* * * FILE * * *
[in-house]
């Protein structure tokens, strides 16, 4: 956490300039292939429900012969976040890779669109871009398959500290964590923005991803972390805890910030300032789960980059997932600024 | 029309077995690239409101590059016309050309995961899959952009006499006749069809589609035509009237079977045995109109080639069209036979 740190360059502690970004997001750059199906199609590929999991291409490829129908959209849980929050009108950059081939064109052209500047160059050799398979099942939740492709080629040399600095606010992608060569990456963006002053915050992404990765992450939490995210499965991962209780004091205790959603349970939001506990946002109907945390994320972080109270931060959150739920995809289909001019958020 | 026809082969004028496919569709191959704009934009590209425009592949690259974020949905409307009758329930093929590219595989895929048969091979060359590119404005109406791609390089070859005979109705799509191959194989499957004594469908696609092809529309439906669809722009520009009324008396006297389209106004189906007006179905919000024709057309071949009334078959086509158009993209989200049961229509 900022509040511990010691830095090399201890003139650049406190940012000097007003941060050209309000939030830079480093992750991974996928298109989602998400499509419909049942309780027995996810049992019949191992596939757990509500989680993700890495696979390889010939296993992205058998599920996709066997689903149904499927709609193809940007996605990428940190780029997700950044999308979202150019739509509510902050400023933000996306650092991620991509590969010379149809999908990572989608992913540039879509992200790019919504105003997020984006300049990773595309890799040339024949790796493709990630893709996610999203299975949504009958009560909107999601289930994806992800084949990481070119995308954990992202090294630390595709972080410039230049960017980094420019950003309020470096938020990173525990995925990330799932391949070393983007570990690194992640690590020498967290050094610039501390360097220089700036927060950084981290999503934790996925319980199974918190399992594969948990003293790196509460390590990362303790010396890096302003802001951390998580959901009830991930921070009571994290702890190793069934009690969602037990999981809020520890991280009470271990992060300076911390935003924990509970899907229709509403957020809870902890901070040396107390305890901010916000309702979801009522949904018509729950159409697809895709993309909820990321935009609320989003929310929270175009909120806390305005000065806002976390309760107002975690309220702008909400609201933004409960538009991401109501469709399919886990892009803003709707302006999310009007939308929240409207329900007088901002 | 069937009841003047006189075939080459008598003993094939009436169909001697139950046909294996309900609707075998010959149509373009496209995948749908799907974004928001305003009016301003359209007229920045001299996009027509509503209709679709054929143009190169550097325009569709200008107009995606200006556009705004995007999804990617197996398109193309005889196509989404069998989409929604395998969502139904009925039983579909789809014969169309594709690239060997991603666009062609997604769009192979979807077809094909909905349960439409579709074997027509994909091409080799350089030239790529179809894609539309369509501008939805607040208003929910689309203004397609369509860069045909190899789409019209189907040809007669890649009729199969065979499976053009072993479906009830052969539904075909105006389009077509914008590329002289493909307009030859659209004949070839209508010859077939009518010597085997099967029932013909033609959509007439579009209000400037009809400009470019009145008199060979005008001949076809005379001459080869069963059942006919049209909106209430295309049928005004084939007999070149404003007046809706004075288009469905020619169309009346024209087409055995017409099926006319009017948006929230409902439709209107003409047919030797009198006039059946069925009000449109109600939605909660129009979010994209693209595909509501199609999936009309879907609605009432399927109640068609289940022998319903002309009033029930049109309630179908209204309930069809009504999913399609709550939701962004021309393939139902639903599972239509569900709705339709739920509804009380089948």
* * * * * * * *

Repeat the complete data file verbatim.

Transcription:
[in-house]
């Protein structure tokens, strides 16, 4: 956490300039292939429900012969976040890779669109871009398959500290964590923005991803972390805890910030300032789960980059997932600024 | 029309077995690239409101590059016309050309995961899959952009006499006749069809589609035509009237079977045995109109080639069209036979 740190360059502690970004997001750059199906199609590929999991291409490829129908959209849980929050009108950059081939064109052209500047160059050799398979099942939740492709080629040399600095606010992608060569990456963006002053915050992404990765992450939490995210499965991962209780004091205790959603349970939001506990946002109907945390994320972080109270931060959150739920995809289909001019958020 | 026809082969004028496919569709191959704009934009590209425009592949690259974020949905409307009758329930093929590219595989895929048969091979060359590119404005109406791609390089070859005979109705799509191959194989499957004594469908696609092809529309439906669809722009520009009324008396006297389209106004189906007006179905919000024709057309071949009334078959086509158009993209989200049961229509 900022509040511990010691830095090399201890003139650049406190940012000097007003941060050209309000939030830079480093992750991974996928298109989602998400499509419909049942309780027995996810049992019949191992596939757990509500989680993700890495696979390889010939296993992205058998599920996709066997689903149904499927709609193809940007996605990428940190780029997700950044999308979202150019739509509510902050400023933000996306650092991620991509590969010379149809999908990572989608992913540039879509992200790019919504105003997020984006300049990773595309890799040339024949790796493709990630893709996610999203299975949504009958009560909107999601289930994806992800084949990481070119995308954990992202090294630390595709972080410039230049960017980094420019950003309020470096938020990173525990995925990330799932391949070393983007570990690194992640690590020498967290050094610039501390360097220089700036927060950084981290999503934790996925319980199974918190399992594969948990003293790196509460390590990362303790010396890096302003802001951390998580959901009830991930921070009571994290702890190793069934009690969602037990999981809020520890991280009470271990992060300076911390935003924990509970899907229709509403957020809870902890901070040396107390305890901010916000309702979801009522949904018509729950159409697809895709993309909820990321935009609320989003929310929270175009909120806390305005000065806002976390309760107002975690309220702008909400609201933004409960538009991401109501469709399919886990892009803003709707302006999310009007939308929240409207329900007088901002 | 069937009841003047006189075939080459008598003993094939009436169909001697139950046909294996309900609707075998010959149509373009496209995948749908799907974004928001305003009016301003359209007229920045001299996009027509509503209709679709054929143009190169550097325009569709200008107009995606200006556009705004995007999804990617197996398109193309005889196509989404069998989409929604395998969502139904009925039983579909789809014969169309594709690239060997991603666009062609997604769009192979979807077809094909909905349960439409579709074997027509994909091409080799350089030239790529179809894609539309369509501008939805607040208003929910689309203004397609369509860069045909190899789409019209189907040809007669890649009729199969065979499976053009072993479906009830052969539904075909105006389009077509914008590329002289493909307009030859659209004949070839209508010859077939009518010597085997099967029932013909033609959509007439579009209000400037009809400009470019009145008199060979005008001949076809005379001459080869069963059942006919049209909106209430295309049928005004084939007999070149404003007046809706004075288009469905020619169309009346024209087409055995017409099926006319009017948006929230409902439709209107003409047919030797009198006039059946069925009000449109109600939605909660129009979010994209693209595909509501199609999936009309879907609605009432399927109640068609289940022998319903002309009033029930049109309630179908209204309930069809009504999913399609709550939701962004021309393939139902639903599972239509569900709705339709739920509804009380089948």